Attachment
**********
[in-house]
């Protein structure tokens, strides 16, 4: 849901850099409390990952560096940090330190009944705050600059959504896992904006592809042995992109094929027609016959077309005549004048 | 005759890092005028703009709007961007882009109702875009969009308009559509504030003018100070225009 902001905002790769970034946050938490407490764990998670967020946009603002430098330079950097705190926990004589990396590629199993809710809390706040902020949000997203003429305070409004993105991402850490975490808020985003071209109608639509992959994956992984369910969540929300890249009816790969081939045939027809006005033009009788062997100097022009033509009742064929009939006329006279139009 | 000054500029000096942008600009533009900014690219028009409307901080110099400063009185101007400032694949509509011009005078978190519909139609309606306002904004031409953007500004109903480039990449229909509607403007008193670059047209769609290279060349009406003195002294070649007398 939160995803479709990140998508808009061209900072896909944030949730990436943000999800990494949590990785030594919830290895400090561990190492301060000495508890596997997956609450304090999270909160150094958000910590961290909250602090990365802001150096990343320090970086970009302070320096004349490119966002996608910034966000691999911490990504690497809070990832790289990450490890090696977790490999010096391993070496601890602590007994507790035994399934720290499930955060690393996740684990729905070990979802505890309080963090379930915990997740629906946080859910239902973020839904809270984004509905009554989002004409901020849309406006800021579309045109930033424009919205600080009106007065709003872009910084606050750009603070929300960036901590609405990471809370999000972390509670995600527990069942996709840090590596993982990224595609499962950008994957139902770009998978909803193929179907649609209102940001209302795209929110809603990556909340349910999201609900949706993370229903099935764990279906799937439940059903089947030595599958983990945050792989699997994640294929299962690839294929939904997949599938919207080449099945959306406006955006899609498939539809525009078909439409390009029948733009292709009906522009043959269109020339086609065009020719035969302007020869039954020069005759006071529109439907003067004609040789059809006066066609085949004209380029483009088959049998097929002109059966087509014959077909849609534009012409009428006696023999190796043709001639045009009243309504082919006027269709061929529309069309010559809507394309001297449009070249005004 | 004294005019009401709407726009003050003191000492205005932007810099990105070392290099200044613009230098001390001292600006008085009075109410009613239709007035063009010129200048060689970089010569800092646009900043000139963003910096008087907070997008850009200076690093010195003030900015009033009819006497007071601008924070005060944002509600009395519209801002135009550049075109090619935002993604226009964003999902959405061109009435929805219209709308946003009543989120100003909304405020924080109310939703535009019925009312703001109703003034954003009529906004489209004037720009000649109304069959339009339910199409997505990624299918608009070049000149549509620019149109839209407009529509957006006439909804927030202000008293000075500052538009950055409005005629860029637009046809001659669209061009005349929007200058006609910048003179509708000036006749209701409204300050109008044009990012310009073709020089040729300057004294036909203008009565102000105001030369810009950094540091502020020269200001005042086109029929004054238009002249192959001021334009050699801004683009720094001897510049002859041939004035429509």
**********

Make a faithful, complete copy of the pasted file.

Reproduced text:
[in-house]
């Protein structure tokens, strides 16, 4: 849901850099409390990952560096940090330190009944705050600059959504896992904006592809042995992109094929027609016959077309005549004048 | 005759890092005028703009709007961007882009109702875009969009308009559509504030003018100070225009 902001905002790769970034946050938490407490764990998670967020946009603002430098330079950097705190926990004589990396590629199993809710809390706040902020949000997203003429305070409004993105991402850490975490808020985003071209109608639509992959994956992984369910969540929300890249009816790969081939045939027809006005033009009788062997100097022009033509009742064929009939006329006279139009 | 000054500029000096942008600009533009900014690219028009409307901080110099400063009185101007400032694949509509011009005078978190519909139609309606306002904004031409953007500004109903480039990449229909509607403007008193670059047209769609290279060349009406003195002294070649007398 939160995803479709990140998508808009061209900072896909944030949730990436943000999800990494949590990785030594919830290895400090561990190492301060000495508890596997997956609450304090999270909160150094958000910590961290909250602090990365802001150096990343320090970086970009302070320096004349490119966002996608910034966000691999911490990504690497809070990832790289990450490890090696977790490999010096391993070496601890602590007994507790035994399934720290499930955060690393996740684990729905070990979802505890309080963090379930915990997740629906946080859910239902973020839904809270984004509905009554989002004409901020849309406006800021579309045109930033424009919205600080009106007065709003872009910084606050750009603070929300960036901590609405990471809370999000972390509670995600527990069942996709840090590596993982990224595609499962950008994957139902770009998978909803193929179907649609209102940001209302795209929110809603990556909340349910999201609900949706993370229903099935764990279906799937439940059903089947030595599958983990945050792989699997994640294929299962690839294929939904997949599938919207080449099945959306406006955006899609498939539809525009078909439409390009029948733009292709009906522009043959269109020339086609065009020719035969302007020869039954020069005759006071529109439907003067004609040789059809006066066609085949004209380029483009088959049998097929002109059966087509014959077909849609534009012409009428006696023999190796043709001639045009009243309504082919006027269709061929529309069309010559809507394309001297449009070249005004 | 004294005019009401709407726009003050003191000492205005932007810099990105070392290099200044613009230098001390001292600006008085009075109410009613239709007035063009010129200048060689970089010569800092646009900043000139963003910096008087907070997008850009200076690093010195003030900015009033009819006497007071601008924070005060944002509600009395519209801002135009550049075109090619935002993604226009964003999902959405061109009435929805219209709308946003009543989120100003909304405020924080109310939703535009019925009312703001109703003034954003009529906004489209004037720009000649109304069959339009339910199409997505990624299918608009070049000149549509620019149109839209407009529509957006006439909804927030202000008293000075500052538009950055409005005629860029637009046809001659669209061009005349929007200058006609910048003179509708000036006749209701409204300050109008044009990012310009073709020089040729300057004294036909203008009565102000105001030369810009950094540091502020020269200001005042086109029929004054238009002249192959001021334009050699801004683009720094001897510049002859041939004035429509």